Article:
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Publications & Research

Dr. Spoor has contributed to 4 publications.
Title Vancomycin Use During Left Ventricular Assist Device Support.
Date July 2009
Journal Infection Control and Hospital Epidemiology : the Official Journal of the Society of Hospital Epidemiologists of America

We reviewed the frequency and duration of vancomycin use during 93 left ventricular assist device placements. Vancomycin prophylaxis was administered for a mean duration (+/- standard deviation) of 10.5 +/- 11 days. Empirical vancomycin use was frequent, with a mean duration (+/- standard deviation) of therapy of 9.8 +/- 9 days (median, 8 days) given during 81 (87%) of the implantations. The most common indications for empirical vancomycin treatment were isolated leukocytosis or driveline drainage. Strategies to improve vancomycin use during left ventricular assist device support should be considered.

Title Valve Pathology in Heart Failure: Which Valves Can Be Fixed?
Date September 2007
Journal Heart Failure Clinics

Heart transplantation has evolved to become the gold standard treatment for patients who have symptoms of severe congestive heart failure associated with end-stage heart disease. From an epidemiologic perspective, this treatment is "trivial" because less than 2800 patients in the United States are offered transplantation because of limitations of age, comorbid conditions, and donor availability. New surgical strategies to manage patients who have severe end-stage heart disease have therefore evolved to cope with the donor shortage in heart transplantation and have included high-risk coronary artery revascularization, cardiomyoplasty, and high-risk valvular repair or replacement.

Title Flexible Versus Nonflexible Mitral Valve Rings for Congestive Heart Failure: Differential Durability of Repair.
Date August 2006
Journal Circulation

BACKGROUND: Surgical intervention is playing an increasingly important therapeutic role in congestive heart failure (CHF) patients with ischemia and dilated cardiomyopathy. Their mitral regurgitation (MR) is a result of left ventricular (LV) geometrical distortion. The optimal type of ring for CHF patients with geometric ventricular-based MR is unknown. This study reviewed the results of flexible versus nonflexible complete mitral valve rings in CHF patients with geometric mitral regurgitation. METHODS AND RESULTS: Using a prospectively maintained database, patients undergoing mitral valve reconstruction (MVR) with either a flexible or nonflexible complete ring were identified on the basis of preoperative ejection fraction (EF) < or = 30% and no primary mitral pathology. These 2 groups of CHF patients with severe geometric MR were then compared in terms of recurrent MR requiring reoperation. Between 1992 and 2004, 289 patients with EF < or = 30%, received an undersized complete mitral annuloplasty ring as their MVR procedure. Of these, 170 patients had a flexible complete ring. In follow-up, 16 "flexible" patients (9.4%) required a repeat procedure for significant recurrent geometric MR and CHF (10 replacements, 3 re-repairs, 3 transplants). The average time to reoperation was 2.4 years. In contrast, 119 patients with an EF < or = 30% received a MVR using an undersized nonflexible complete ring. Only 3 "non-flexible" patients required a repeat operation, MVR (1), and 2 patients required a transplant. The time to reoperation was 4.0 years. A significant difference in reoperation rates, for recurrent MR, between the 2 groups (P=0.012). There were no differences between groups, in terms of age, ring size used, preoperative EF, LV size, MR grade, or New York Heart Association class. CONCLUSIONS: Patients with CHF having a flexible ring have a higher likelihood of developing recurrent MR requiring reoperation. The use of a nonflexible ring appears to significantly reduce the need for repeat surgical procedures. Further refinement and development of nonflexible ring systems, aimed at LV restoration, deserve ongoing investigation.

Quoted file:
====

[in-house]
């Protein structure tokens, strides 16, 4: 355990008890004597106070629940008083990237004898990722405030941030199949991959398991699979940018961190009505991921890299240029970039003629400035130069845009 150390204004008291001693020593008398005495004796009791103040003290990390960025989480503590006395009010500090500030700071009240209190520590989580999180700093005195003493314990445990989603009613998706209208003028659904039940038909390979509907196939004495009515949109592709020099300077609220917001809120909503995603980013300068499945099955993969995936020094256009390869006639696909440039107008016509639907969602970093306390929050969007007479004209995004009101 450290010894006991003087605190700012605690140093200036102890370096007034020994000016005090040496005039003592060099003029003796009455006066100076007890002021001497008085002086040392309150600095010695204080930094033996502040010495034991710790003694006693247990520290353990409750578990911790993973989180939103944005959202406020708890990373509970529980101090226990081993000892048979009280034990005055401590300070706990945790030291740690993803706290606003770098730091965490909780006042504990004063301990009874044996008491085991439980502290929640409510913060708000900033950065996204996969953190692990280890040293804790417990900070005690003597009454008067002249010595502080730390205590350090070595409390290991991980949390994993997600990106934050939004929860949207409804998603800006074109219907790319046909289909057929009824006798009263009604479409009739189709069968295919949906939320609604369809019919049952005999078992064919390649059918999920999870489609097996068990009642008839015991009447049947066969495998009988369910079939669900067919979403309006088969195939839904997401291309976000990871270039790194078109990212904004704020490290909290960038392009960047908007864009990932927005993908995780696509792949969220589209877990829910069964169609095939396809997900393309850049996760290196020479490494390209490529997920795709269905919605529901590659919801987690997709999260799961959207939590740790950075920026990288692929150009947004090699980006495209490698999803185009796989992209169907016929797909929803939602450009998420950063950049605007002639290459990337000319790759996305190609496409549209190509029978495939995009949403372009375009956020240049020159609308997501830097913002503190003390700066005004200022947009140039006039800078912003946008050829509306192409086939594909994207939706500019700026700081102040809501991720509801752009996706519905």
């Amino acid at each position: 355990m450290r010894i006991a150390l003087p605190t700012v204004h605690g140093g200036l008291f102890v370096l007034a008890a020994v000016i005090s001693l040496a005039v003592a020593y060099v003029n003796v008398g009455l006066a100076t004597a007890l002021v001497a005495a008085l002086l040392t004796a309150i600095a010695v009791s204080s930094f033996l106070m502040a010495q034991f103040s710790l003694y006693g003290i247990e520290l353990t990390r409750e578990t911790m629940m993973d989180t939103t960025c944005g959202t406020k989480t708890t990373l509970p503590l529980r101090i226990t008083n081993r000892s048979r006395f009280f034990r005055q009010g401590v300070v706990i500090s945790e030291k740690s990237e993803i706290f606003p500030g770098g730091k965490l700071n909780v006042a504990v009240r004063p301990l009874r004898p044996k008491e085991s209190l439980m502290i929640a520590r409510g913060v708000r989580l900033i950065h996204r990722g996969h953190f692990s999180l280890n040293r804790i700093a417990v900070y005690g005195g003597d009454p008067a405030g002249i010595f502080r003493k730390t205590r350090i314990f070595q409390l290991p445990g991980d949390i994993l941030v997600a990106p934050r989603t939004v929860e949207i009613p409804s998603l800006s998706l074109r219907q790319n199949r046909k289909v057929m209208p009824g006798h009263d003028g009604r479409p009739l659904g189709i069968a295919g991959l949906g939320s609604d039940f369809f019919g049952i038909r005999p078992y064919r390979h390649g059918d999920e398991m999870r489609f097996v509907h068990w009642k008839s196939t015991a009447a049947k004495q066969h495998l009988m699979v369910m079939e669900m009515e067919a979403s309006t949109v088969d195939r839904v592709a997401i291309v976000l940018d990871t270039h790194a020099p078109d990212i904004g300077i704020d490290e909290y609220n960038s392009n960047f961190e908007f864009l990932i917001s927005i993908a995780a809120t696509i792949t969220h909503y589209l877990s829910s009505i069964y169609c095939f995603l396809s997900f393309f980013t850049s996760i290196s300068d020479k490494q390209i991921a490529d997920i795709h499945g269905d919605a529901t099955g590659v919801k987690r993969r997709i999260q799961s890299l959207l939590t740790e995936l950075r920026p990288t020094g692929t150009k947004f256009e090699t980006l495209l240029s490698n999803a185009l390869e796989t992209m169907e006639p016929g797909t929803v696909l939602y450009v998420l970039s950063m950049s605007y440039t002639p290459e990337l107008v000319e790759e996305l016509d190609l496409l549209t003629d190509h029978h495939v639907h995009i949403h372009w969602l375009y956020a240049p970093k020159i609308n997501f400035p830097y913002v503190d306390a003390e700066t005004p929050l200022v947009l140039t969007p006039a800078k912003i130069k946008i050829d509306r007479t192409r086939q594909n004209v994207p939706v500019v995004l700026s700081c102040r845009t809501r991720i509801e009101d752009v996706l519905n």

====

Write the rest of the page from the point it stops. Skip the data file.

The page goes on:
Title The Evolution of the Concept of Brain Death.
Date January 2005
Journal Annals (royal College of Physicians and Surgeons of Canada)

The definition of death has taken many forms throughout history. Because of advances in critical care and developments in transplantation, a new definition of death has evolved over the past 30 years. The first accounts of brain death were published in 1959, in relative obscurity. They were only considered to be of academic interest. In the mid-1960s, advances in transplantation and the need for viable organs started debate about the use of "brain-dead" patients as organ donors. Conceptual advances by the ad hoc committee of the Harvard medical school and the use of angiography and the electroencephalogram both advanced and confused the issue. Acceptance by the medical community remained divided. During the 1970s, brain-stem death was proposed as the true definition of death by pioneers in the United States and Britain. In the 1980s, the clinical diagnosis of brain-stem death was officially accepted and many of the controversies subsided.

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